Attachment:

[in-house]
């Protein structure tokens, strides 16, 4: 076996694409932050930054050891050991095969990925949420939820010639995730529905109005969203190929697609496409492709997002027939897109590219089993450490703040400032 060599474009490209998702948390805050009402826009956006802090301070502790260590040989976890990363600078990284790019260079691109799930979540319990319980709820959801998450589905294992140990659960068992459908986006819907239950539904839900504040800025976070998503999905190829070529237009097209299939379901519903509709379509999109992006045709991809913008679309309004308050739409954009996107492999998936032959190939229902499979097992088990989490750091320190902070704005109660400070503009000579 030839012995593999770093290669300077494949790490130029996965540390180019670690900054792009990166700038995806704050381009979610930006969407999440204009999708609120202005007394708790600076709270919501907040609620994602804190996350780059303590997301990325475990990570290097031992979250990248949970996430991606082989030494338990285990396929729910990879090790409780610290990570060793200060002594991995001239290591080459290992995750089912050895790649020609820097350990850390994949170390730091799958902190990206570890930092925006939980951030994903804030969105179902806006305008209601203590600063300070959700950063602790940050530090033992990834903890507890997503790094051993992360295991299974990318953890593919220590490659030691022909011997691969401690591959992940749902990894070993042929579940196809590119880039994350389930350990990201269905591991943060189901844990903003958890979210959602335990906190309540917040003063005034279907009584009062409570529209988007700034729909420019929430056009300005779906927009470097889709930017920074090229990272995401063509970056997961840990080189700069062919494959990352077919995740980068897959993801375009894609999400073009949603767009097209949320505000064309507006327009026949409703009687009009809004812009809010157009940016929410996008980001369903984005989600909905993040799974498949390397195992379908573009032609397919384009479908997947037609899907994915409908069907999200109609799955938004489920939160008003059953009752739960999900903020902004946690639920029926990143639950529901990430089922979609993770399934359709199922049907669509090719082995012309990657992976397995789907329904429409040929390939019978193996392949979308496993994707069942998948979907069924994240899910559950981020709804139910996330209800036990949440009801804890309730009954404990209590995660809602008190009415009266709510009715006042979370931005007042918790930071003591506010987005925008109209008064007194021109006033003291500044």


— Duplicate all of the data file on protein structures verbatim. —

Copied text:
[in-house]
């Protein structure tokens, strides 16, 4: 076996694409932050930054050891050991095969990925949420939820010639995730529905109005969203190929697609496409492709997002027939897109590219089993450490703040400032 060599474009490209998702948390805050009402826009956006802090301070502790260590040989976890990363600078990284790019260079691109799930979540319990319980709820959801998450589905294992140990659960068992459908986006819907239950539904839900504040800025976070998503999905190829070529237009097209299939379901519903509709379509999109992006045709991809913008679309309004308050739409954009996107492999998936032959190939229902499979097992088990989490750091320190902070704005109660400070503009000579 030839012995593999770093290669300077494949790490130029996965540390180019670690900054792009990166700038995806704050381009979610930006969407999440204009999708609120202005007394708790600076709270919501907040609620994602804190996350780059303590997301990325475990990570290097031992979250990248949970996430991606082989030494338990285990396929729910990879090790409780610290990570060793200060002594991995001239290591080459290992995750089912050895790649020609820097350990850390994949170390730091799958902190990206570890930092925006939980951030994903804030969105179902806006305008209601203590600063300070959700950063602790940050530090033992990834903890507890997503790094051993992360295991299974990318953890593919220590490659030691022909011997691969401690591959992940749902990894070993042929579940196809590119880039994350389930350990990201269905591991943060189901844990903003958890979210959602335990906190309540917040003063005034279907009584009062409570529209988007700034729909420019929430056009300005779906927009470097889709930017920074090229990272995401063509970056997961840990080189700069062919494959990352077919995740980068897959993801375009894609999400073009949603767009097209949320505000064309507006327009026949409703009687009009809004812009809010157009940016929410996008980001369903984005989600909905993040799974498949390397195992379908573009032609397919384009479908997947037609899907994915409908069907999200109609799955938004489920939160008003059953009752739960999900903020902004946690639920029926990143639950529901990430089922979609993770399934359709199922049907669509090719082995012309990657992976397995789907329904429409040929390939019978193996392949979308496993994707069942998948979907069924994240899910559950981020709804139910996330209800036990949440009801804890309730009954404990209590995660809602008190009415009266709510009715006042979370931005007042918790930071003591506010987005925008109209008064007194021109006033003291500044």